Defense

July 23, 2012

Carter addresses Joint Strike Fighter program

by Karen Parrish
American Forces Press Service

Many countries that are partnering with the United States in the F-35 joint strike fighter program will have a role to play in the aircraft’s assembly, but the U.S. government will not decide which country does what, Deputy Defense Secretary Ashton B. Carter said in Tokyo, Japan, July 21.

During a press conference with Japanese media representatives, Carter explained that the supersonic stealth fighter’s prime contractor, Lockheed Martin Corp., will decide where the fighter’s various manufacturing processes will be located, based on two factors: the partner nation’s desire to participate in the aircraft’s production, and economic efficiency.

Carter arrived in Japan on the first international stop of an Asia-Pacific tour that has already taken him to Hawaii and Guam, and will continue to Thailand, India and South Korea. He discussed the F-35 program while responding to a reporter’s question on whether Japan will be the site of the aircraft’s final assembly and check out.

Lockheed Martin officials have explained that process, known in the industry as FACO (Final Assembly and Checkout), which involves putting together the four major structural components of the airplane, installing the engines and electronics systems, and coding and test-flying the aircraft.

“The F-35 program is obviously very important to us,” Carter said. “It’s the linchpin of tactical aircraft inventories for the United States for decades to come, so we’re completely committed to it.”

The deputy secretary noted that in his previous position as the department’s undersecretary for acquisition, technology and logistics, managing the JSF program was one his central responsibilities.

“I wouldn’t have told you this three years ago, but I can tell you now: I think it’s getting on the path to finishing its development [and] ramping up to full-rate production,” Carter said.

Nations currently partnering with the United States on the aircraft’s development include the United Kingdom, Italy, the Netherlands, Turkey, Canada, Denmark, Norway and Australia.

Many of those partners will participate in building the airplane, Carter noted.

“We can’t all do everything; we can’t all build all parts of the JSF,” he said. “Otherwise, that will be economically inefficient, and we’ll be wasting our taxpayers’ money, and that’s not fair.”

What makes sense, the deputy secretary said, is for each country involved in producing the fighter to make some of the parts for all of the other partner nations.

“So it’s a very complicated matter of apportioning, in an economically efficient way, all of these technical tasks,” Carter said. “And that’s what Lockheed Martin … does in discussions with all the partners.”

Defense Department leaders care about the outcome of manufacturing decisions “because we want an affordable airplane, as does the Japanese government,” he said.

Carter added, “I’m sure that that will be done in a way that is satisfactory to Japan, just like it has to be satisfactory to the United States, has to be satisfactory to Turkey, to the U.K. … That’s the way international programs work today.”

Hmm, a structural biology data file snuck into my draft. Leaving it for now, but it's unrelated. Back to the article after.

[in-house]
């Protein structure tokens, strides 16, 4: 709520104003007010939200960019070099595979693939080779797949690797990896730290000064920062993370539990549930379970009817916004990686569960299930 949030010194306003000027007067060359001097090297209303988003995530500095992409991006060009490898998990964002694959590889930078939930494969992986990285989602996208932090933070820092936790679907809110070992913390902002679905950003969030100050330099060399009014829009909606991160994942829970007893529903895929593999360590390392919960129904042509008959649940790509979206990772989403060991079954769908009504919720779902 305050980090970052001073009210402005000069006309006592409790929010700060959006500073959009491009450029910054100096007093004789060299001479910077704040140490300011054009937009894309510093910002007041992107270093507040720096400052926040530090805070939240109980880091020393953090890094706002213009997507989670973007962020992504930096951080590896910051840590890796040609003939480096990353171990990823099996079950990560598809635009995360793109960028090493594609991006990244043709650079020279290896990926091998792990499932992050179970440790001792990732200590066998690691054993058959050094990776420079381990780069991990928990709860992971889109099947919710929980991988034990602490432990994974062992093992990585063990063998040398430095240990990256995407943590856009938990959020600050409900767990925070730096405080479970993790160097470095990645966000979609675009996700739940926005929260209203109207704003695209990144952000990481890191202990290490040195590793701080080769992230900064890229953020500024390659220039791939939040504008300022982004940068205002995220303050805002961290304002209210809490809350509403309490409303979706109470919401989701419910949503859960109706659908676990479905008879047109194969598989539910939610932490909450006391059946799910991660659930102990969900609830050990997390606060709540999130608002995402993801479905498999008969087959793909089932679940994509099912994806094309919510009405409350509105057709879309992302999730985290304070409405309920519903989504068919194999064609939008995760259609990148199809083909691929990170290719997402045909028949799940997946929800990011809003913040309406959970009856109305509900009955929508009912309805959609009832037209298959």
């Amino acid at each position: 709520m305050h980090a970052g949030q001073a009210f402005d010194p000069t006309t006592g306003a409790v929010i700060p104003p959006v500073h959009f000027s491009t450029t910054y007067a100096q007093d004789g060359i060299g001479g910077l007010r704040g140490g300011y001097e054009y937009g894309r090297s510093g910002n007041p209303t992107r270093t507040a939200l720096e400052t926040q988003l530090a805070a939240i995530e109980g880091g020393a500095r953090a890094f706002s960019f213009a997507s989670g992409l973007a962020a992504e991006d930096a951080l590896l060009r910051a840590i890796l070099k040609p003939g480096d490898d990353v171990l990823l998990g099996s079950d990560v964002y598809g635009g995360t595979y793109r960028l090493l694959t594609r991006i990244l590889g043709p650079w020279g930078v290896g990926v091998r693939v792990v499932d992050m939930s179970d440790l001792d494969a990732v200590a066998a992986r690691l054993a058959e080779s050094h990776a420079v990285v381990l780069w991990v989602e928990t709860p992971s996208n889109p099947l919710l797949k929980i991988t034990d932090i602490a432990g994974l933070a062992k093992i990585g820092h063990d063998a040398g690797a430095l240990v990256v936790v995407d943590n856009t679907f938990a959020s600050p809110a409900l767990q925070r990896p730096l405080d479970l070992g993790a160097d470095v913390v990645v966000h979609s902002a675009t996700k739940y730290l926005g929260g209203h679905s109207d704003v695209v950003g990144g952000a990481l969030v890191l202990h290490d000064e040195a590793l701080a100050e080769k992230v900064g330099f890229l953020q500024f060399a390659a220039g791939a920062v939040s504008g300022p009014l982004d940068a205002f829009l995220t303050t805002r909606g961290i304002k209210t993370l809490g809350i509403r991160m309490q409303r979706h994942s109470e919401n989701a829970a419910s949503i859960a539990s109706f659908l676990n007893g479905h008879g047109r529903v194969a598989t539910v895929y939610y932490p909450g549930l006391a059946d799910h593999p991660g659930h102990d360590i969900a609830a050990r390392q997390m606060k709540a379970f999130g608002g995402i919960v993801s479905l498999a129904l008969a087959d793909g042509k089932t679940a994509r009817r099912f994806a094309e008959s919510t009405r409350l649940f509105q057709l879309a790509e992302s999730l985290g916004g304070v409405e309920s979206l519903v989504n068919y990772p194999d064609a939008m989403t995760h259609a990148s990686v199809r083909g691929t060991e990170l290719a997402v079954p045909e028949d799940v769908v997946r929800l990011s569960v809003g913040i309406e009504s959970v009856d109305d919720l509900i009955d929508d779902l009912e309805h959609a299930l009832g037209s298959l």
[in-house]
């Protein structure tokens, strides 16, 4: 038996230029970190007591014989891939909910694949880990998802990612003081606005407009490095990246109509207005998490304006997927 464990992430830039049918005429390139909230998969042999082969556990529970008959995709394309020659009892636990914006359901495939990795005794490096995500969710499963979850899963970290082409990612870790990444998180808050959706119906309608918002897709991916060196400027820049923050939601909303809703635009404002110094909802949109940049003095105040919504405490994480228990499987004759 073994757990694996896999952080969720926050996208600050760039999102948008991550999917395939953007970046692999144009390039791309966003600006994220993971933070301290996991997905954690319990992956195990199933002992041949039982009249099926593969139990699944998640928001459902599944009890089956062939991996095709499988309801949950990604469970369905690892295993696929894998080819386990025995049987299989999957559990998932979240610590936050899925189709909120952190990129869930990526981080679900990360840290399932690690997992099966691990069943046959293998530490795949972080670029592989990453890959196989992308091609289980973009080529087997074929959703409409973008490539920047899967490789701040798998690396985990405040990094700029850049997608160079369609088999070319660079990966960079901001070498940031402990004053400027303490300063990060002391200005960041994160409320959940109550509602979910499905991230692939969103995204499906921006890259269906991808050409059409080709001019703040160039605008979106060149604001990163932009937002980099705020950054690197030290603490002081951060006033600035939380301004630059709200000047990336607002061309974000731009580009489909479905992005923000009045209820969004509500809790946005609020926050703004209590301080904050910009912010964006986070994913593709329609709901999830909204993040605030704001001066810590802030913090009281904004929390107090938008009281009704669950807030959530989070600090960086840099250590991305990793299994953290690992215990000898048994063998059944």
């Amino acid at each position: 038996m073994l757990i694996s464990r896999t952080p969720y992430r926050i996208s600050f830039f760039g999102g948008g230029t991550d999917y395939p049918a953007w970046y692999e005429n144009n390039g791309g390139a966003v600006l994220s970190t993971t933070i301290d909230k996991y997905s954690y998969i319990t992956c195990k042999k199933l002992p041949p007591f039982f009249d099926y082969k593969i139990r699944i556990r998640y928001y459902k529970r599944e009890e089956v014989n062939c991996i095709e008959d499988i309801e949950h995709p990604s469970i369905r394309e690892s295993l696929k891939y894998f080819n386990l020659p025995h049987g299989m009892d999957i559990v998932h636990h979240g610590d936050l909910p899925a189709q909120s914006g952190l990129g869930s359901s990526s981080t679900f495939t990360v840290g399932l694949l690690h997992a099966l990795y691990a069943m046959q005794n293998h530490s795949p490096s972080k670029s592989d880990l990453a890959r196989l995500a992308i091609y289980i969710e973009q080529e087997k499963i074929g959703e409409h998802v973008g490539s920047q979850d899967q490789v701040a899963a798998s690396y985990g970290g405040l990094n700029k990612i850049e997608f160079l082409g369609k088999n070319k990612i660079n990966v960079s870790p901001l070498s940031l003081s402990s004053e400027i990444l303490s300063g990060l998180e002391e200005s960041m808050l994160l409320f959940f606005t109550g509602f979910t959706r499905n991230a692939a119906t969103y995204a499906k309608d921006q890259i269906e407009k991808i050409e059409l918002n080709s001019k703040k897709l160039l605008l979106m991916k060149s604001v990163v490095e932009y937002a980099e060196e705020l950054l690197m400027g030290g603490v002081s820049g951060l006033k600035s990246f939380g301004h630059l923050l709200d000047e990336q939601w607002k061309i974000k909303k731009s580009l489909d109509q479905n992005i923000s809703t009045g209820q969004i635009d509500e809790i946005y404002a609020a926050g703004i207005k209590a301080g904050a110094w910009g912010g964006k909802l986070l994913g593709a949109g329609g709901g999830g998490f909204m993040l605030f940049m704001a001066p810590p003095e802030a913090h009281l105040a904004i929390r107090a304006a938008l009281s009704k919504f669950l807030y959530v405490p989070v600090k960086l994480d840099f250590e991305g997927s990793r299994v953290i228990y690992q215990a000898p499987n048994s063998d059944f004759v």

All of this week's top headlines to your email every Friday.


 
 

 

Headlines July 23, 2014

News: Israel’s Iron Dome defense in line for tripled U.S. spending - Israel’s iron Dome missile defense system may end up getting triple the U.S. funding that the Defense Department sought for it in March. Ukraine asked U.S. for systems to counter Russian missiles - A month before the United States says a Russian missile likely brought...
 
 

News Briefs July 23, 2014

U.S. military deaths in Afghanistan at 2,194 As of July 22, 2014, at least 2,194 members of the U.S. military had died in Afghanistan as a result of the U.S.-led invasion of Afghanistan in late 2001, according to an Associated Press count. The AP count is three less than the Defense Department’s tally. At least...
 
 
Raytheon photograph

Raytheon completes key Air, Missile Defense Radar reviews

Raytheon photograph Partially-populated, full-sized Air and Missile Defense Radar array. Raytheon has completed two critical program reviews for the new Air and Missile Defense Radar, the U.S. Navy’s next generation integ...
 

 
Insitu photograph

Insitu demonstrates long endurance capabilities of Integrator unmanned aircraft

Insitu photograph Insitu’s Integrator unmanned aircraft recovers via SkyHook; the aircraft recently completed a 24-hour endurance flight. Insitu announced July 22 the successful 24-hour flight of its Integrator unmanned a...
 
 

NASA partners punctuate summer with spacecraft development advances

Spacecraft and rocket development is on pace this summer for NASA’s aerospace industry partners for the agency’s Commercial Crew Program as they progress through systems testing, review boards and quarterly sessions under their† Space Act Agreements with the agency. NASA engineers and specialists continue their review of the progress as the agency and partners move...
 
 

U.S. Navy selects Northrop Grumman for ship self-defense system

The U.S. Navy has awarded Northrop Grumman a $12 million task order for a full range of engineering services to continue modernizing the Ship Self-Defense System Mark 2. The contract has a potential value of $61 million over five years, if all options are exercised. SSDS MK2 is a combat system designed for anti-air defense...
 




0 Comments


Be the first to comment!


Leave a Reply

Your email address will not be published. Required fields are marked *

You may use these HTML tags and attributes: <a href="" title=""> <abbr title=""> <acronym title=""> <b> <blockquote cite=""> <cite> <code> <del datetime=""> <em> <i> <q cite=""> <strike> <strong>